Posted on August 16th, 2011 | Categories - House Prices
In a sign of growing realism the property website Right Move, has said that sellers have dropped their asking prices for a second month in a row.
Experts believe that one of the reasons the housing market has been sluggish in 2011 is the gap between asking prices, which have been rising, and sales prices, which at best have been level.
However, in a move that may show sellers are becoming more realistic, Right Move say that asking prices fell in August by 2.1%, this comes after a fall of 1.6% in July.
This does of realism is echoed by figures from Zoopla, a competitor to Right Move. Zoopla’s figures show that 39% of all homes up for sale had seen at least one price reduction since being put on the market; the average reduction was £18,000, which equated to 7% of the original asking price.
Last year the average reduction was 6% and 32% of asking prices had been reduced at least once, giving further evidence to the argument that sellers are becoming, perhaps through necessity, more realistic.
Miles Shipside, commercial director of Right Move, said: “We’re in a ‘limbo-land’, where a restricted number of motivated sellers are trying to match themselves up with the similarly restricted number of financially capable buyers,” said Miles Shipside of Rightmove.
“In many parts of the country, transaction levels are limited to the number of sellers who are willing to price aggressively below the competition and can afford to do deals,” he added.
Nicholas Leeming of Zoopla said: “Vendors continue to have to lower prices due to weak buyer demand.”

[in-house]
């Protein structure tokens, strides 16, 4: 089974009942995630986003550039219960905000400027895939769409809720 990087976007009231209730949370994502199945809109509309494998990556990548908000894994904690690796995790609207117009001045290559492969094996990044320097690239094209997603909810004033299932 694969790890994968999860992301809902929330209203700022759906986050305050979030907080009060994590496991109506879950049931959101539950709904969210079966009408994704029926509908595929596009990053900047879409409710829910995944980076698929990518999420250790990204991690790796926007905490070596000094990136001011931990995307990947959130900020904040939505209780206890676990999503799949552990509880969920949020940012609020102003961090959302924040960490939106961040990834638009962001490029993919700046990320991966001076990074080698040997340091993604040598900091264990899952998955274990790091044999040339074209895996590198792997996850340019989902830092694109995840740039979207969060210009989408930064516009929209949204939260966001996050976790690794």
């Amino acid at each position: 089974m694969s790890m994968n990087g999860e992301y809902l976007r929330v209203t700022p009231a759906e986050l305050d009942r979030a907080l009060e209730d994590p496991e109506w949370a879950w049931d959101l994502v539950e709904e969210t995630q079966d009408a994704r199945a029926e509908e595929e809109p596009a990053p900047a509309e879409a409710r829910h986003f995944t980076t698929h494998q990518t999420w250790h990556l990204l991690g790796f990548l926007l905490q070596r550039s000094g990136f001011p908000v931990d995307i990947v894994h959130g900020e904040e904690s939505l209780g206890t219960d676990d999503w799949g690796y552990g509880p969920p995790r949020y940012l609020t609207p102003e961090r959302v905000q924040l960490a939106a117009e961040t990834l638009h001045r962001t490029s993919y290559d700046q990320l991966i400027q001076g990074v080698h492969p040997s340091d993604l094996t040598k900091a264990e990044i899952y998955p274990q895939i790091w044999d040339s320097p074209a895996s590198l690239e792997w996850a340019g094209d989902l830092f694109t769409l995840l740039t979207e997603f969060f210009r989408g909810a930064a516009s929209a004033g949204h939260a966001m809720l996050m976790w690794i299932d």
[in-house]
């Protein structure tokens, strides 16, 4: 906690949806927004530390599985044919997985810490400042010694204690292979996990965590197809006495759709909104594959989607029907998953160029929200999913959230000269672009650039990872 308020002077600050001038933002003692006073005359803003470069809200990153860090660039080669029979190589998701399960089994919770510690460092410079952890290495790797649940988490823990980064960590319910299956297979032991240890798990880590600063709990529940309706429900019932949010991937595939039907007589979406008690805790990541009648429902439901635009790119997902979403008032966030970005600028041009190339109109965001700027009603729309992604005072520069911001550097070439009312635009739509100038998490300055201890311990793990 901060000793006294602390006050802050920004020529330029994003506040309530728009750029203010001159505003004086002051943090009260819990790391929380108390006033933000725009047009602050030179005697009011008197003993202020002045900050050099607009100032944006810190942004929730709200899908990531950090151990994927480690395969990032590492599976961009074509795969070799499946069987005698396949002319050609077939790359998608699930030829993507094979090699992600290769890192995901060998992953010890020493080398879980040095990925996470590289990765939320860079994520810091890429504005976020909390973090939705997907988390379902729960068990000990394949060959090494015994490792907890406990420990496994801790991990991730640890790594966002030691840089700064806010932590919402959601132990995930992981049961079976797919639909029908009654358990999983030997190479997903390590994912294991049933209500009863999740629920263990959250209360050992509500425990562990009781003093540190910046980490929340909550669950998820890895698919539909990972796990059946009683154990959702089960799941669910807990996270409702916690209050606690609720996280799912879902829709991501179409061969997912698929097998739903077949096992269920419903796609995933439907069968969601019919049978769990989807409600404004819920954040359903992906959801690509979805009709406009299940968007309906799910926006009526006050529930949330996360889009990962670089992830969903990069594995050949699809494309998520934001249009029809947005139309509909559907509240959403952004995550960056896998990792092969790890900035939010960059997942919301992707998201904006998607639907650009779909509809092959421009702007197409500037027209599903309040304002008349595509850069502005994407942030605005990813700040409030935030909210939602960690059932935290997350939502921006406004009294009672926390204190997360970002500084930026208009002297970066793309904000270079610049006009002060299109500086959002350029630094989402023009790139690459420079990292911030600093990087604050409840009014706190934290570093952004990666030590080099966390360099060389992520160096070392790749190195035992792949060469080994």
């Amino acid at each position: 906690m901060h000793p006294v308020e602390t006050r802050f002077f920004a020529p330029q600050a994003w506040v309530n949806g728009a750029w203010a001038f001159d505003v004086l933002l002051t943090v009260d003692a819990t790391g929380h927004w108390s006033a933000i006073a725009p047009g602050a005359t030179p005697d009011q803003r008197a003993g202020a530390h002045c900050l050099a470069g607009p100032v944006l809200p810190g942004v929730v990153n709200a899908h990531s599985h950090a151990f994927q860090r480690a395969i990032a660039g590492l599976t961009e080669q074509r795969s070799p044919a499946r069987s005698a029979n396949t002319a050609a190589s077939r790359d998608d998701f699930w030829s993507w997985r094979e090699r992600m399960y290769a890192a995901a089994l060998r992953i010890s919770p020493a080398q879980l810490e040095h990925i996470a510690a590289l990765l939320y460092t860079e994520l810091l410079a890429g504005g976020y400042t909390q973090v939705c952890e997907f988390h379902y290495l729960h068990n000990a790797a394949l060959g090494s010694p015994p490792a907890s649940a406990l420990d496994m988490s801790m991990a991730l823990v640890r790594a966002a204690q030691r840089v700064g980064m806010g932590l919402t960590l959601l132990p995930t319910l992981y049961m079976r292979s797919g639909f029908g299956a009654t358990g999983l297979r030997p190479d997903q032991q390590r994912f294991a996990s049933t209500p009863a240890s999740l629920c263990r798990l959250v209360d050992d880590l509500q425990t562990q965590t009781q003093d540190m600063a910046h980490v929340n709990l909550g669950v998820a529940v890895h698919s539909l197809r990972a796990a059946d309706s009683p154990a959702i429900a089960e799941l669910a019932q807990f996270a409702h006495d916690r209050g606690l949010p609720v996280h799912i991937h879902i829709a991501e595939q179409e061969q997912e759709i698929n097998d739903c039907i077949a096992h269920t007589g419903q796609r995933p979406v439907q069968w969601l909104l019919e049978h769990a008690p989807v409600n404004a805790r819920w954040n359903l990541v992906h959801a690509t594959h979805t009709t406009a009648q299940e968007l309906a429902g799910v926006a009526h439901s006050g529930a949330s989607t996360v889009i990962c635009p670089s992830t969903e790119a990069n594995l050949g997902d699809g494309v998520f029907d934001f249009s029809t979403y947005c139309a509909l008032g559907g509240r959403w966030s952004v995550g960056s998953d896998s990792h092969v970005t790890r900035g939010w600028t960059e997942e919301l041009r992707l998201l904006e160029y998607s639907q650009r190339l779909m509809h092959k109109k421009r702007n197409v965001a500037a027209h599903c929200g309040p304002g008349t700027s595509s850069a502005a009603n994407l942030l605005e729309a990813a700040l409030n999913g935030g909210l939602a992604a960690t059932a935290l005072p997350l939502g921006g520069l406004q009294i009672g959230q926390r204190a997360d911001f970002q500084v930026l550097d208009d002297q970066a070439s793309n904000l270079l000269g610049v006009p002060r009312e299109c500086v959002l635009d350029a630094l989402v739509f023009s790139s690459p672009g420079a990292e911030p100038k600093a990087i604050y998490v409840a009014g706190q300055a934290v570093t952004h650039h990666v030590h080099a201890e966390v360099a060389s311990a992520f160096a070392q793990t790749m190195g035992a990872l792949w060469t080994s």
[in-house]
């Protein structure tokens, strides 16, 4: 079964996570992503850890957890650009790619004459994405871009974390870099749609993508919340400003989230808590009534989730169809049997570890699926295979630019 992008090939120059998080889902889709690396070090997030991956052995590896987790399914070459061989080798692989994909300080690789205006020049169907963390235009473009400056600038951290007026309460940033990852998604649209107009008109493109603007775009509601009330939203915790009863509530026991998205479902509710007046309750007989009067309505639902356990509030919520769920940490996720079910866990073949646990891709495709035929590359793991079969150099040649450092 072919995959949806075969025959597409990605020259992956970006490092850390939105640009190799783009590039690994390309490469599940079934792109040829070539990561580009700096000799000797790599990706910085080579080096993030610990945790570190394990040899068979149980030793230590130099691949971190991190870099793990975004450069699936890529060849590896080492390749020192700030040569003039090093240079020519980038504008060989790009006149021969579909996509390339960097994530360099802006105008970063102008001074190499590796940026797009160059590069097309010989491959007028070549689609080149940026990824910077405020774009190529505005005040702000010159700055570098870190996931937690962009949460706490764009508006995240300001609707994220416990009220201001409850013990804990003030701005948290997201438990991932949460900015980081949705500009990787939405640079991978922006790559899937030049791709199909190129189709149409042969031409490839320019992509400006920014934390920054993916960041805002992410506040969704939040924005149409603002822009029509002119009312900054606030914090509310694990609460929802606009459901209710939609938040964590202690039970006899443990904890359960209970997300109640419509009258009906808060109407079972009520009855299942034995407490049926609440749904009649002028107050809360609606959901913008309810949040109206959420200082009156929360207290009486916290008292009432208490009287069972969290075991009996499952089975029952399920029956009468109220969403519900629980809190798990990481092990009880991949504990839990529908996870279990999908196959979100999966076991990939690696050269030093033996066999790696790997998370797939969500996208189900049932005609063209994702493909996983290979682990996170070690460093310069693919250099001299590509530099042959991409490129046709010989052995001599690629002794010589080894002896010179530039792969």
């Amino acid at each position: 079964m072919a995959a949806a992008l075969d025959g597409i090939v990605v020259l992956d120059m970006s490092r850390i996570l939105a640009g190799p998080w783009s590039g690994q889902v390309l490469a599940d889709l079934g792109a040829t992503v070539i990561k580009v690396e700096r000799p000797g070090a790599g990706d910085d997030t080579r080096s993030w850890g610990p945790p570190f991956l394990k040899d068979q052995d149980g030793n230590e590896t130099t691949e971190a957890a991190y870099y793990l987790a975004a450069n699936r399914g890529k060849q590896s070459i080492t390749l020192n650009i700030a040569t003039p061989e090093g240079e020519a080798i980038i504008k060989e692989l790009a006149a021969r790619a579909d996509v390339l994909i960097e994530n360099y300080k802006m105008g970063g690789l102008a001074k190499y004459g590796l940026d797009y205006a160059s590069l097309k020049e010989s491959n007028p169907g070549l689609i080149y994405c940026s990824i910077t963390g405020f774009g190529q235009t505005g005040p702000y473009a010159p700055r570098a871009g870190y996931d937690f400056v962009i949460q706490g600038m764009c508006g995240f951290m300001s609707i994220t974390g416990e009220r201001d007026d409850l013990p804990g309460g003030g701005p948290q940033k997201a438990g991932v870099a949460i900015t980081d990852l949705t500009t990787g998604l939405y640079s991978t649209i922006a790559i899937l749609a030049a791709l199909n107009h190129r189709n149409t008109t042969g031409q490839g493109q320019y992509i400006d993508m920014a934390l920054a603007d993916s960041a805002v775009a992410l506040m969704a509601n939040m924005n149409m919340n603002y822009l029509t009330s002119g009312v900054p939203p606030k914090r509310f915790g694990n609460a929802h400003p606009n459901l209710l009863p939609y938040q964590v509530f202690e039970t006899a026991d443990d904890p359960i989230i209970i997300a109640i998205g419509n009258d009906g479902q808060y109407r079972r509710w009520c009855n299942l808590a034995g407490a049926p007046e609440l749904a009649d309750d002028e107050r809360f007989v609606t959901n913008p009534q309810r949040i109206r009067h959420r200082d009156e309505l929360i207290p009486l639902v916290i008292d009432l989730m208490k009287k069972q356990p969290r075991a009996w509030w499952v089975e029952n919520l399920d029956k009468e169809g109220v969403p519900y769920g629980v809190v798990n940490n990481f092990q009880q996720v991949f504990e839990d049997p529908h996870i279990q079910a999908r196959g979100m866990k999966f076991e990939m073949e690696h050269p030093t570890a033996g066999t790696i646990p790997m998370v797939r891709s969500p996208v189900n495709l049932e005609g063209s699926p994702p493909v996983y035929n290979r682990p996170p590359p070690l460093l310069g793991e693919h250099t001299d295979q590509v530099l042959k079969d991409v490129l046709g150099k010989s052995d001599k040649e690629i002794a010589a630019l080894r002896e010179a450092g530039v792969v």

Despite this latest reduction in asking prices there is still a massive gap between the average asking price and the average house value in the UK.
According to the government’s own figures produced by the Department for Communities and Local Government (DCLG) the average selling price is £203,528, some 14% lower than the £231,543 average asking price according to Right Move.
If the results of other house prices survey’s are used the gap is even wider. The Nationwide Building Society puts the average cost of a home at £168,731 with the Halifax coming in slightly lower at £163,981.
Many experts believe that tight mortgage lending criteria by banks and building societies is still one of the reasons why the housing market is sluggish.
Whilst the best deals are reserved for buyers with the largest deposits, which has always been the case, those with smaller amounts to put down are often excluded from any deals. Before the credit crunch many lenders were prepared to advance 95% and in some cases 100% of the buying price, this is now not the case making it harder for many, particularly first time buyers to enter the housing market.
Nicholas Leeming again: “Sluggish economic growth has hit buyer confidence and tight-fisted lenders are currently making it impossible for swathes of would-be buyers to benefit from the price reductions.”